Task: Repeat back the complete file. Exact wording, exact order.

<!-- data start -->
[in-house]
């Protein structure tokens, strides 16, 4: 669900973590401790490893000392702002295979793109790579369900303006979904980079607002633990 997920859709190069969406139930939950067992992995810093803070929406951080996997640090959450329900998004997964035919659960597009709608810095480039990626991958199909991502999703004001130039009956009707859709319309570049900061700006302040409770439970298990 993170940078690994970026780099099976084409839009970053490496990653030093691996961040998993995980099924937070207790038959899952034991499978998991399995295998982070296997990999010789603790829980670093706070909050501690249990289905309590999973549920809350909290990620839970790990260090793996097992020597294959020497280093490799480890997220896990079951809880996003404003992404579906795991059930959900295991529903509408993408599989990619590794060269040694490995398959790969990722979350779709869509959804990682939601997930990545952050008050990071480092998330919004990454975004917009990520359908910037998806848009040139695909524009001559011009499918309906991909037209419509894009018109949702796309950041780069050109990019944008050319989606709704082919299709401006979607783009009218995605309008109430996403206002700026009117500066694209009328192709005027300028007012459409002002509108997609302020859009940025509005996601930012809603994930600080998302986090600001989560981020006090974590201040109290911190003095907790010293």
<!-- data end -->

[in-house]
């Protein structure tokens, strides 16, 4: 669900973590401790490893000392702002295979793109790579369900303006979904980079607002633990 997920859709190069969406139930939950067992992995810093803070929406951080996997640090959450329900998004997964035919659960597009709608810095480039990626991958199909991502999703004001130039009956009707859709319309570049900061700006302040409770439970298990 993170940078690994970026780099099976084409839009970053490496990653030093691996961040998993995980099924937070207790038959899952034991499978998991399995295998982070296997990999010789603790829980670093706070909050501690249990289905309590999973549920809350909290990620839970790990260090793996097992020597294959020497280093490799480890997220896990079951809880996003404003992404579906795991059930959900295991529903509408993408599989990619590794060269040694490995398959790969990722979350779709869509959804990682939601997930990545952050008050990071480092998330919004990454975004917009990520359908910037998806848009040139695909524009001559011009499918309906991909037209419509894009018109949702796309950041780069050109990019944008050319989606709704082919299709401006979607783009009218995605309008109430996403206002700026009117500066694209009328192709005027300028007012459409002002509108997609302020859009940025509005996601930012809603994930600080998302986090600001989560981020006090974590201040109290911190003095907790010293």